Is Wanting a Pink Tutu Hardwired?

Or why our romance with biological determinism is dangerous

Posted Jan 29, 2013

A large number of Americans have fallen in love (again) with biological determinism, at least in matters of gender and sexuality. Increasingly everything we do and everything we desire is explained as just hardwired into our brains. This is perhaps even more true for progressives in the US than it is for conservatives. Progressive Americans insist that there should be no discrimination against gay and lesbian citiizens who were "born this way." Previous claims rooted in more philosophical claims to democracy, justice and morality have disappeared in a series of visuals like MRIs that supposedly  explain everything from why little girls want pink tutus to why grown women want big white weddings. Even while liberals embrace biological determinism, conservative pundits insist it's a choice to be gay or straight, masculine or feminine.  "Choice" or "biology" should not be the only two ways of seeing the world. There are other ways of explaining why we want what we want. But those other ways of seeing are being drowned out by cries of "hardwired" vs. "personal choice." 

The liberal bad romance with biologistic explanations for nearly everything was driven home to me last week when I appeared on a Huffington Post webcast on "princess culture." In the segment, a couple of (supposedly not conservative since it is HuffPo) participants insist that girls are just hardwired to love pretty pink things and boys to love trucks. As a mother whose daughters spent years in the princess industrial complex, wearing nothing but pink tutus, sparkly slippers, and fairy wings, I felt relieved to know that it wasn't my fault. But as a sociologist, I was stunned at this dismissal of culture, economy and history to argue that girls are hardwired for pink (and presumably certain academic subjects and certain occupations).

Taste, whether it is for a big white wedding or a pink tutu, is far from hardwired. The slightest glance at the anthropological and historical record will prove this. After all, not all cultures dress their girl children up as princesses since this particular fetish is more a product of Disney than destiny. As for the pink part, it wasn't even considered a feminine color till World War II (since pink's relationship to red made it more manly). Taste, it turns out, is far from hardwired and instead a physical manifestation of culture. That's why it varies by class (e.g. a taste for the opera vs. a taste for a Marilyn Manson concert), by sexual cultures (e.g. the taste for a big white wedding vs. the taste for the single life), by region (e.g. a taste for a pick-up truck and country music vs. a 5th floor walk-up and techno), and yes, history (e.g. a taste for pretending to be princesses vs. pretending to be parents). Needless to say, none of these differences are outside the economy. There is a lot of profit to be made from producing the taste and then producing the products that satisfy that taste. "I need a pink princess dress" and "I must have a $5,000 wedding dress" are both situated in a similar economic field.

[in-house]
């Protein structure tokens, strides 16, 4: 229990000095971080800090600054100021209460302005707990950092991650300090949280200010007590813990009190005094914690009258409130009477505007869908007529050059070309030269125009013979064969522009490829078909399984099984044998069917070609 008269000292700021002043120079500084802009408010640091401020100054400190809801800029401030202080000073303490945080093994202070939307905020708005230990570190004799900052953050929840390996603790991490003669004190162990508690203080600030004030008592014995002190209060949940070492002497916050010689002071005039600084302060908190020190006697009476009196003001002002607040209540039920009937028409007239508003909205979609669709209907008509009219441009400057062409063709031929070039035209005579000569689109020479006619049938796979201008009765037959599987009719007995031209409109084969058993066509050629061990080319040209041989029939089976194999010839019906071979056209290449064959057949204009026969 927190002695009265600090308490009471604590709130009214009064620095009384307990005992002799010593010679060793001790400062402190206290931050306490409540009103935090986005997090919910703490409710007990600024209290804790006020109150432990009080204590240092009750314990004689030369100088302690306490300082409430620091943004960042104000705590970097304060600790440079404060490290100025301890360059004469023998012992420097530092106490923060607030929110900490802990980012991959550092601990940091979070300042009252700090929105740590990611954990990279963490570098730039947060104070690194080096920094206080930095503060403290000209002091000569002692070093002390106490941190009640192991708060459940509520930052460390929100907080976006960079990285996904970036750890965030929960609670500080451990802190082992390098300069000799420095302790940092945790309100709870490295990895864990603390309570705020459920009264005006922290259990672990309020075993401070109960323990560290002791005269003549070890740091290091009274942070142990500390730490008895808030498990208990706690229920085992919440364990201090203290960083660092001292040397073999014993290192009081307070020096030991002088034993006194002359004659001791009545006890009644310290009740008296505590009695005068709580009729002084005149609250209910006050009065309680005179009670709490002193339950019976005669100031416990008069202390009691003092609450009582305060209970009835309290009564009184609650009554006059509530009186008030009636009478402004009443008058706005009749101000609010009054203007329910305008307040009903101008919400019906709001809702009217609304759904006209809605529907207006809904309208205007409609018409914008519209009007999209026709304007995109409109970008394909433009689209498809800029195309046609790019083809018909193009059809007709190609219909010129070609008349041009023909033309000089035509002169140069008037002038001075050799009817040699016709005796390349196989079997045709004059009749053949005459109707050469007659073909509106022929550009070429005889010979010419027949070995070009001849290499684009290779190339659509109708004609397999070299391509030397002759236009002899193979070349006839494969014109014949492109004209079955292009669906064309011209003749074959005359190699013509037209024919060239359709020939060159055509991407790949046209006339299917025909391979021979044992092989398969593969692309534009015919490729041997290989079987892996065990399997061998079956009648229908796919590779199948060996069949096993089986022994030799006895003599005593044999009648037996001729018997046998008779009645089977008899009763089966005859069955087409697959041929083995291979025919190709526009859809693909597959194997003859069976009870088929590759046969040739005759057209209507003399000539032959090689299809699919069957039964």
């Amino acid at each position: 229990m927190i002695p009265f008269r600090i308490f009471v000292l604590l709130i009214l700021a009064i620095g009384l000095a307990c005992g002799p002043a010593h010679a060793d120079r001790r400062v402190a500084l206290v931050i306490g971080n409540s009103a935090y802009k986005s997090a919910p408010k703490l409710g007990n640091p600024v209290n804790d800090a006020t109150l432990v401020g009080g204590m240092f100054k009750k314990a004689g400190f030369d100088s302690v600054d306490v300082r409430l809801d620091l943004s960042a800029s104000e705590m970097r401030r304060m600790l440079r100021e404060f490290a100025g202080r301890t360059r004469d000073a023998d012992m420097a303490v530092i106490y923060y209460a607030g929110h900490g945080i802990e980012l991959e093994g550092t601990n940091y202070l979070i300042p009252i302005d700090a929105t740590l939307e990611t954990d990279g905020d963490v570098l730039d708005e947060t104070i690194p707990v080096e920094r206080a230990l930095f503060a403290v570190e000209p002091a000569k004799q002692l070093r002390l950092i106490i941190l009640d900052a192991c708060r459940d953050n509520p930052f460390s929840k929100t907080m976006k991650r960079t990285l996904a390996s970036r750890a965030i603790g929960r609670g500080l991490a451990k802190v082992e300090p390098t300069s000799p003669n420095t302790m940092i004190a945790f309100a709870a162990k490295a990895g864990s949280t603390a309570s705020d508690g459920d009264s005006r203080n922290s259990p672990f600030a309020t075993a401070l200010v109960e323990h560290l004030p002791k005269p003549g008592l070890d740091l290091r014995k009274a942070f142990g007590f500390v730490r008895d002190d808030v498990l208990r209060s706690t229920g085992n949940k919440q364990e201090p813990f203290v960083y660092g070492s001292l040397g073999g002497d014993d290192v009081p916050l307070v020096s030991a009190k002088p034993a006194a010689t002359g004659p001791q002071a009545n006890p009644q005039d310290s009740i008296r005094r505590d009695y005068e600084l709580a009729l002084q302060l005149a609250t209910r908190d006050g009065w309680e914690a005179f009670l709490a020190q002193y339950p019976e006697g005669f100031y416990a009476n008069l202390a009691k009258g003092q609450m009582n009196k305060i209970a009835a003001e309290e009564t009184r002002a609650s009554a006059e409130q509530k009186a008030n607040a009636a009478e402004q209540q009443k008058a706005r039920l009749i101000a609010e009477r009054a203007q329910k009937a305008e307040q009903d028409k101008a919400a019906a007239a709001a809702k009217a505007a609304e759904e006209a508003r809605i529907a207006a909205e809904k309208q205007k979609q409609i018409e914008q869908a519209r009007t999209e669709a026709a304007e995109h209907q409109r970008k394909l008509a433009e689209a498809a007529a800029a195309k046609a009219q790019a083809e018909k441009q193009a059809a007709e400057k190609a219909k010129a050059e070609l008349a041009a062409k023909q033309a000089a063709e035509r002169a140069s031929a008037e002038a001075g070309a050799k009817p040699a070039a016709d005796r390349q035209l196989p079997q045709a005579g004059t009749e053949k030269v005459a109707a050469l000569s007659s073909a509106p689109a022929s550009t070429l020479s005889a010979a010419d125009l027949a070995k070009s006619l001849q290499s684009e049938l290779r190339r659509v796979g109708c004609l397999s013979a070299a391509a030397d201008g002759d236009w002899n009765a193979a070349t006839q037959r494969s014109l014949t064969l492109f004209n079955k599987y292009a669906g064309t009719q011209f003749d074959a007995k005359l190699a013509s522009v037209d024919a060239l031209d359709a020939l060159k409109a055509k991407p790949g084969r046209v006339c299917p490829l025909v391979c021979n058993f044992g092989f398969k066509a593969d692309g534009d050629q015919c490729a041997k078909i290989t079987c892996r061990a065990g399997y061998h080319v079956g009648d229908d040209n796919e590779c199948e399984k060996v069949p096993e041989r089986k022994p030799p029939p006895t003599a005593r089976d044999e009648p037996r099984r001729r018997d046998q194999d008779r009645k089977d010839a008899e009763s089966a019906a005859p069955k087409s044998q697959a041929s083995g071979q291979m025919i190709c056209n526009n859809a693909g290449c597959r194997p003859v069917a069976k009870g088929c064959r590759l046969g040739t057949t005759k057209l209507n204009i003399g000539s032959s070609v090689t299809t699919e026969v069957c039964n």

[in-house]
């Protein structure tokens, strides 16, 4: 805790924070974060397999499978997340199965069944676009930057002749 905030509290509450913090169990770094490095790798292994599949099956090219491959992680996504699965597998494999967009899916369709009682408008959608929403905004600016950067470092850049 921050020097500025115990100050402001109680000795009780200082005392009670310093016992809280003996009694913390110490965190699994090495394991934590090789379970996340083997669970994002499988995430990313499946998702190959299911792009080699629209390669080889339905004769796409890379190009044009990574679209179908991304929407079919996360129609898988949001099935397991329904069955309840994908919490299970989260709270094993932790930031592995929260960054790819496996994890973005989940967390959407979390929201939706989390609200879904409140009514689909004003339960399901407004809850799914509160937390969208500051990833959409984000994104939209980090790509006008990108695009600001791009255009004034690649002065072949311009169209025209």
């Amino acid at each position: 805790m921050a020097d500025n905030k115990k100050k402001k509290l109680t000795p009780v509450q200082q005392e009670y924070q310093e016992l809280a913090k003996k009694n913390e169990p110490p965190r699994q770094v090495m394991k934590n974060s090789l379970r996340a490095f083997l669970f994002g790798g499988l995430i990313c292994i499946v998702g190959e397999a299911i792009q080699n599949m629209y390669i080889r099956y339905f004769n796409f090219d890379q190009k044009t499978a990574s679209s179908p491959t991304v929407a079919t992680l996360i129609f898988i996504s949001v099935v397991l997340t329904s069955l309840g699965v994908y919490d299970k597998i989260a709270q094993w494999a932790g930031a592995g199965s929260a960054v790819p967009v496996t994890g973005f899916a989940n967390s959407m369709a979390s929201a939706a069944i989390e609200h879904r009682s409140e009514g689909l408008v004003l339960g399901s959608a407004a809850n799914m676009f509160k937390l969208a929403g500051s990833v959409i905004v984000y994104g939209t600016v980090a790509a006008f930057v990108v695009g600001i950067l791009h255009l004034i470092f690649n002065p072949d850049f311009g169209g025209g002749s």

Tastes are produced, not hardwired. But what of the newfound taste for biological determinism among liberals? The same people who would never say race or ethnicity determines a life embrace the claim that sex and gender do. What happened to the political economy of taste that was central to so many liberal movements and philosophies? Marxism, feminism, gay liberation, and civil rights movements were all predicated on the belief that biology is not destiny. Now these same liberals happily get into bed with biologistic explanations in order to explain princesses and brides. Armed with scientific "proof" and historical amnesia about how science has been misused to explain all sorts of differences we no longer believe in, like the inferiority of the "Negro brain," these liberals now insist that girls will be girls and boys will be boys. The fact that science easily shows there is more difference among males and among females than between them is lost in the hurry to show we have no choice but to be attracted to pink or blue.

Rather than opting for "born this way" as the easy explanation of why we like what we like, what if we asked the more complicated question of "how was this taste produced"? The answers would lie in popular culture as well as familial histories and be far less satisfying than "hardwired" since such answers are never as beautifully simple as born this way nor as frustratingly personal as choice. But asking "how was this taste produced" would give us a far more satisfying account of why my girls wore nothing but pink princess outfits as well as whether they'll have a taste for a big white wedding later on. 

About the Author

Laurie Essig, Ph.D., is a professor of sociology and women and gender studies at Middlebury College.

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